- Magnetic interactions between devices can cause complications for patients who have both a programmable cerebrospinal fluid shunt (CFS) and a hearing implant, FDA said in a letter Tuesday to healthcare providers.
- The magnetic field interference may cause unintended changes to the shunt valve settings, resulting in over- or under-drainage of the cerebrospinal fluid, the agency said.
- Altered shunt valve settings could lead to a host of problems, ranging from altered mental status and headache to difficulty walking. If untreated, the symptoms could progress to loss of consciousness, seizures, hemorrhage or even death, FDA cautioned.
FDA wants to increase awareness of the potential risk for magnetic interference when patients have both a shunt and an implanted hearing device. The agency has determined there is a risk of unintended changes in a programmable CSF shunt valve setting due to magnet interference, but it's unknown how frequently they occur.
The shunts are used to treat hydrocephalus, a buildup of fluid in the brain that has many causes, including head injury, stroke, infection, tumors and bleeding. The risk is to the shunt patient who also has a hearing implant that contains magnets. Devices that could cause magnetic interference with a programmable shunt include cochlear implants, bone conduction hearing devices and middle ear hearing devices.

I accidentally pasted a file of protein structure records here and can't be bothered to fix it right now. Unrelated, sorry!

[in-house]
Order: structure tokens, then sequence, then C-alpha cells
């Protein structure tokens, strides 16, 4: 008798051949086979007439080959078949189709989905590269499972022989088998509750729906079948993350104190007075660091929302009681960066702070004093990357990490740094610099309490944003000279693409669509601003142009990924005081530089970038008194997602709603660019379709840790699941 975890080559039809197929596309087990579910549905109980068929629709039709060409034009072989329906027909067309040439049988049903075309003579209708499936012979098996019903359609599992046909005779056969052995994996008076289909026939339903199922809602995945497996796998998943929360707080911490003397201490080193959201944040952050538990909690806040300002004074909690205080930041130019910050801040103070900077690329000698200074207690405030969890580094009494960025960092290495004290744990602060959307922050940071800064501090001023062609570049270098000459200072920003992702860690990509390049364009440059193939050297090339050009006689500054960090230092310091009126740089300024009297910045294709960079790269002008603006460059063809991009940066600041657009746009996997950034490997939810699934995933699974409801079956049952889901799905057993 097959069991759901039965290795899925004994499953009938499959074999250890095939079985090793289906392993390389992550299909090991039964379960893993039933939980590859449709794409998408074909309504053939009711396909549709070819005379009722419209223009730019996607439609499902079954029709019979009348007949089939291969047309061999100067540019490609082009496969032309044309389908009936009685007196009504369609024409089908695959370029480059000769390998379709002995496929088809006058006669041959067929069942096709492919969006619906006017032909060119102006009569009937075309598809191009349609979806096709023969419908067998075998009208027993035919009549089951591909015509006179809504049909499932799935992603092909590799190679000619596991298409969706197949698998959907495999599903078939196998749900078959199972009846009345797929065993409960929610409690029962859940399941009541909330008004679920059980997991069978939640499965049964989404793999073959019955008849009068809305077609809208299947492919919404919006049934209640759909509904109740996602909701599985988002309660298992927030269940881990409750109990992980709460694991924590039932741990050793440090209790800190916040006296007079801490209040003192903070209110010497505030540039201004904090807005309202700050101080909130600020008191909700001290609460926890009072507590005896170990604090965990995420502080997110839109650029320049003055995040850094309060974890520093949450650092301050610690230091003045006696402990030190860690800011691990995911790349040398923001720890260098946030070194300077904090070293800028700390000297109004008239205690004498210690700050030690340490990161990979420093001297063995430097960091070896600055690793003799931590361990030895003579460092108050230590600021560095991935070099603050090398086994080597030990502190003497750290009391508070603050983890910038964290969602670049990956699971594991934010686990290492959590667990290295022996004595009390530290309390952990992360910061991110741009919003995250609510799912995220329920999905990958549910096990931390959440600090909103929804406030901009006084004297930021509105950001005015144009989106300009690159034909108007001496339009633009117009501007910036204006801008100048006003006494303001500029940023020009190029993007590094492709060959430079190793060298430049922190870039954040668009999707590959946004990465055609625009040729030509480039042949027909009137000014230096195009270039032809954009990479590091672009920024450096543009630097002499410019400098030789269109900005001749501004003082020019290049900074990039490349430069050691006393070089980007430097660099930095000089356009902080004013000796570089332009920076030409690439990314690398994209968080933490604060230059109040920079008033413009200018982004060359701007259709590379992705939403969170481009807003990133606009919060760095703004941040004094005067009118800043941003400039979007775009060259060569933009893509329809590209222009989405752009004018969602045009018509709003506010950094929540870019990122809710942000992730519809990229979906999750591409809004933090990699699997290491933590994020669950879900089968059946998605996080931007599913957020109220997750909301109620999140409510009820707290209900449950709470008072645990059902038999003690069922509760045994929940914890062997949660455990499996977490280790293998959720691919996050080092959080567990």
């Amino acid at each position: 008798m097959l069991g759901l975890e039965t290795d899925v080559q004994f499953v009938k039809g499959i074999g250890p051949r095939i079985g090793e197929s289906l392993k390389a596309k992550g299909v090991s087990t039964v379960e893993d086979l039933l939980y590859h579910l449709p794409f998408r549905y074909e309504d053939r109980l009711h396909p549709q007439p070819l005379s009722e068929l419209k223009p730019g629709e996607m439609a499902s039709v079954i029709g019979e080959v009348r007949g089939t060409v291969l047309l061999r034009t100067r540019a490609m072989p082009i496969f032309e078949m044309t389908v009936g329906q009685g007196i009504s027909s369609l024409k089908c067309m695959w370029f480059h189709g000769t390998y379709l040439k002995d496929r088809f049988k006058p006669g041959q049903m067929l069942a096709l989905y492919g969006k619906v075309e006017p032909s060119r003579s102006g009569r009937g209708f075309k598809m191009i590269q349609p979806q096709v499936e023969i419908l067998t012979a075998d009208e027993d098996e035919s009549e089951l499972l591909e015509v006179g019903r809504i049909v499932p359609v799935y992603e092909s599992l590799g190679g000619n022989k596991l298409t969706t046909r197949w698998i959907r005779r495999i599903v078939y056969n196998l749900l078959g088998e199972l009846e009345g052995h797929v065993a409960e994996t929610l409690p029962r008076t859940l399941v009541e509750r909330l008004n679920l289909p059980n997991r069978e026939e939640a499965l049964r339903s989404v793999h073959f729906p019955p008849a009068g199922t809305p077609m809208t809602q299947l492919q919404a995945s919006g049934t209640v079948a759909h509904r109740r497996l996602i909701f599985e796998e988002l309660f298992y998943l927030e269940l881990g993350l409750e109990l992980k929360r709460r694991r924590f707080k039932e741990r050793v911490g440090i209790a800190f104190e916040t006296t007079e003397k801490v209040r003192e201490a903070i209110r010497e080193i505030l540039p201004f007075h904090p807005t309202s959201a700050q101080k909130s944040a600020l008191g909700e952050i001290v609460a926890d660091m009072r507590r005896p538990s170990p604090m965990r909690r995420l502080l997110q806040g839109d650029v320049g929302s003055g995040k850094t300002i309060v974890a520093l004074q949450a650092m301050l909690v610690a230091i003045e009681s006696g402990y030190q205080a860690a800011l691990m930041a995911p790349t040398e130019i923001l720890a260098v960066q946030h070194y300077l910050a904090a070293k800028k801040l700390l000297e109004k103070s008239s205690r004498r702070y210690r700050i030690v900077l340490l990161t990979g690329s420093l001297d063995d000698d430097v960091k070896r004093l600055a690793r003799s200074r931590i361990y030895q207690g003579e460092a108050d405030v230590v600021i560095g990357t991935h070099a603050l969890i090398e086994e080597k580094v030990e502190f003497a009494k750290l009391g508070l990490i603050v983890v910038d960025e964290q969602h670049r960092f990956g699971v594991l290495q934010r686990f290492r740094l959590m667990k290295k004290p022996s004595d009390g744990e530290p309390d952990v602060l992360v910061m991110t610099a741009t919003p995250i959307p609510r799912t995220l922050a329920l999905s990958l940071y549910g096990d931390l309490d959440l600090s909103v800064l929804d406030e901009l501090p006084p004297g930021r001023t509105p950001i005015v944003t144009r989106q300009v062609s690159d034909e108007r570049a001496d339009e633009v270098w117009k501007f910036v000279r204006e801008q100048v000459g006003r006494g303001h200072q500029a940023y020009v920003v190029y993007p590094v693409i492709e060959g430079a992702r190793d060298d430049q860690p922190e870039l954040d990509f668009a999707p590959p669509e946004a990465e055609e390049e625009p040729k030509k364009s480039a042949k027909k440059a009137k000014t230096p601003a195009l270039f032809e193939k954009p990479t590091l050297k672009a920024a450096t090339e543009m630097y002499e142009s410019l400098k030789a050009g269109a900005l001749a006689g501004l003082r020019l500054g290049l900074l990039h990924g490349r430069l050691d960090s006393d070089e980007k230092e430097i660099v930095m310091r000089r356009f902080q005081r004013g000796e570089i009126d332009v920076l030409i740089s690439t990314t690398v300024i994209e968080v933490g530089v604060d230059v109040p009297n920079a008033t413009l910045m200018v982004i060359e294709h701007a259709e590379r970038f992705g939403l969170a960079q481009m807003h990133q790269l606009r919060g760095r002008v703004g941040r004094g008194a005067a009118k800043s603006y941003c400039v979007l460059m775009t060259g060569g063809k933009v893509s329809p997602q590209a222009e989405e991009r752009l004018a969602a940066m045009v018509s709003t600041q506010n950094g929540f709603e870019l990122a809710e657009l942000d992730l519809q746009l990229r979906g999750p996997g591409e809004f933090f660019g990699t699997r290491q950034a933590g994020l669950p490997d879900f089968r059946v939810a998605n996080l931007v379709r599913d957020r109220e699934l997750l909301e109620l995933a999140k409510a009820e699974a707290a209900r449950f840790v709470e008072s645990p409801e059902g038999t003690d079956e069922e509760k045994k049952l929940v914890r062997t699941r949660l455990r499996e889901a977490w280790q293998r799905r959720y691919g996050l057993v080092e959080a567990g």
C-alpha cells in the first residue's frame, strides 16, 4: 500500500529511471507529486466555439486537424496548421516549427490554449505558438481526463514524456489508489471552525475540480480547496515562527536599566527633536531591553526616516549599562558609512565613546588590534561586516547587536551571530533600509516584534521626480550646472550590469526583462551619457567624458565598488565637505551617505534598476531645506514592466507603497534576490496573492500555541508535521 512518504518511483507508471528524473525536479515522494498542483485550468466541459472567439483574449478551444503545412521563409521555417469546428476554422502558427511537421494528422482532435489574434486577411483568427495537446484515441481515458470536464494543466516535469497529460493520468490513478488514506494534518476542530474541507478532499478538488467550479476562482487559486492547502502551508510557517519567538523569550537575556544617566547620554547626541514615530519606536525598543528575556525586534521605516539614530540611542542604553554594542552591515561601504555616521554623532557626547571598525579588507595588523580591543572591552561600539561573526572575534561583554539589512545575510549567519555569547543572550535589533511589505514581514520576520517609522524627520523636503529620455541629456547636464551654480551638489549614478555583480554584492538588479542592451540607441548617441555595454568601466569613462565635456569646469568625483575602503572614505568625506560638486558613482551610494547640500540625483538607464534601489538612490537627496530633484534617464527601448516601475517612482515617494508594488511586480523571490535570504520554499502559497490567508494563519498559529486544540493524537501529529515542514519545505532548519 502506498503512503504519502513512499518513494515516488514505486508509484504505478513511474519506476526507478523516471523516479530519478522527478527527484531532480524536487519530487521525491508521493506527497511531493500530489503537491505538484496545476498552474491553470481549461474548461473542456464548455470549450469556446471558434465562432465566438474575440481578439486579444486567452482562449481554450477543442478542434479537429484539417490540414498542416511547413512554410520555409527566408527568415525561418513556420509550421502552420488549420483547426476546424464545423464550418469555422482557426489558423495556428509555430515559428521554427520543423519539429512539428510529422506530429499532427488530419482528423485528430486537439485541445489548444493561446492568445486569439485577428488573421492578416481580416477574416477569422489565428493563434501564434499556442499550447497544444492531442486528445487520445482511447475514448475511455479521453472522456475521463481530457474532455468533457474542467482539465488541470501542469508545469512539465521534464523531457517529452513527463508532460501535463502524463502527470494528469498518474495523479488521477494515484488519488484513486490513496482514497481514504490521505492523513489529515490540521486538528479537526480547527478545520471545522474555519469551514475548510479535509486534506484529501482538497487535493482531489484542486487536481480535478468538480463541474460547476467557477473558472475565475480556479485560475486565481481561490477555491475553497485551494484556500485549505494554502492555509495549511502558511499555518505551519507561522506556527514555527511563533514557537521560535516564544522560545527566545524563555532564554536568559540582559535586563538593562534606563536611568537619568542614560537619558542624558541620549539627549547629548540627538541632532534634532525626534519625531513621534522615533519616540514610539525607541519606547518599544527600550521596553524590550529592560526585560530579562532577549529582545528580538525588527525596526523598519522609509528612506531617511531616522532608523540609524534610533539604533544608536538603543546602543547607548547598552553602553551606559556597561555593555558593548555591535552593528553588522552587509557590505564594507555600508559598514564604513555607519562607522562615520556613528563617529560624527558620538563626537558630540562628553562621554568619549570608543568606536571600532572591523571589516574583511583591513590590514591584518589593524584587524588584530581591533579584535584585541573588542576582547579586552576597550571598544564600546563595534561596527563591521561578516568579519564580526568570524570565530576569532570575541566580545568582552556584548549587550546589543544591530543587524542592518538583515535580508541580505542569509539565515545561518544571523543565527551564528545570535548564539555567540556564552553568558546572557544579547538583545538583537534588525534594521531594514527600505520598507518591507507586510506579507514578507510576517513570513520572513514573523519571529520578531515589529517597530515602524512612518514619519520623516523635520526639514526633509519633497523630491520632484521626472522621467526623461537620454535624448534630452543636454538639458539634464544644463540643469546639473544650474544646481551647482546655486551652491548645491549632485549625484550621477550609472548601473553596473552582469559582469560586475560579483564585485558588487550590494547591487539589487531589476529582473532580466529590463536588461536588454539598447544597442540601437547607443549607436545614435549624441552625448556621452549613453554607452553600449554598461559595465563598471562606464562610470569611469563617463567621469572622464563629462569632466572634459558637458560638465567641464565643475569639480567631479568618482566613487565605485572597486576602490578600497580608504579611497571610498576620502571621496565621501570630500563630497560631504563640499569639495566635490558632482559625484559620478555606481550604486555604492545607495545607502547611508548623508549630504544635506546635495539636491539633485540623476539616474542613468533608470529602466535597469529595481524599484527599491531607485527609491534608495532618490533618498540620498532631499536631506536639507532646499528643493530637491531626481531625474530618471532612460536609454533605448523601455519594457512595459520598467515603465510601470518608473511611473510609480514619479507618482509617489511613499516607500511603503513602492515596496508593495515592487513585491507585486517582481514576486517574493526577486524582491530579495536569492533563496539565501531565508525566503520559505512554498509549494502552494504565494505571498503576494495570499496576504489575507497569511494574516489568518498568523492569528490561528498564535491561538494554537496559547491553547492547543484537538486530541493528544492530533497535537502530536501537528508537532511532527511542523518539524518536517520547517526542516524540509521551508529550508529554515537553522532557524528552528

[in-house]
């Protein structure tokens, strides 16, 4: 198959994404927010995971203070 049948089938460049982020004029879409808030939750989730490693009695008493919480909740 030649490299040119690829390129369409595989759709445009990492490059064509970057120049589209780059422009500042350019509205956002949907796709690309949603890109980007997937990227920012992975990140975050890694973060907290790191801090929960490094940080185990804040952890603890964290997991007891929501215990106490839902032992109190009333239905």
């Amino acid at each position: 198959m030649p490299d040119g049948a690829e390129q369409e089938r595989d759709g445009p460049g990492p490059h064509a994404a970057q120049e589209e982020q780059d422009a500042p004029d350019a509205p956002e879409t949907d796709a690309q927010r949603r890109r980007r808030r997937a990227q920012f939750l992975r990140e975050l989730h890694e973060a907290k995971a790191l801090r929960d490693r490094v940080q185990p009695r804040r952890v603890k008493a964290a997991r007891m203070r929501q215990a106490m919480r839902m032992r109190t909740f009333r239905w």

FDA conducted an analysis between January 1998 and October 2012 of the possible interaction between programmable CSF shunt valves and external sources that use magnets, such as cell phones, electronic tablets, cordless power drills, headphones and earbuds. The agency found a risk of experiencing an unintended change in valve setting when exposed to strong magnetic fields.
The agency said the studies showed the risk of change to the shunt system rapidly diminishes the farther away the magnetic source is from the CSF shunt. Although the findings were not comprehensive, they can be used as a basis for suggested safe distances between externally programmable CSF shunt valves and magnetic sources, the agency said.
In 2019, the agency also conducted an analysis of the possible interaction between programmable CSF shunt valves and implanted hearing devices, again determining that magnets in the devices may affect valve settings in the shunt systems.
FDA recommends keeping products that contain magnets two or more inches away from the location of magnetic externally programmable CSF shunt valves. Patients are advised to use the ear opposite the shunt for devices such as cell phones and earbuds.
Healthcare providers are advised to consider placing a programmable CSF shunt valve on the contralateral side of a cochlear implant or implantable bone conduction hearing device. For patients requiring bilateral hearing implants, which use magnets and a programmable CSF shunt, the implanting physician should position the shunt valve and the ipsilateral hearing implant at a maximum distance from each other.
If a magnetic interaction inadvertently changes a shunt’s valve settings, patients may experience symptoms that initially include altered mental status, headache, lethargy, irritability, vomiting, change in vision and difficulty walking. Symptoms may become more serious if unchecked.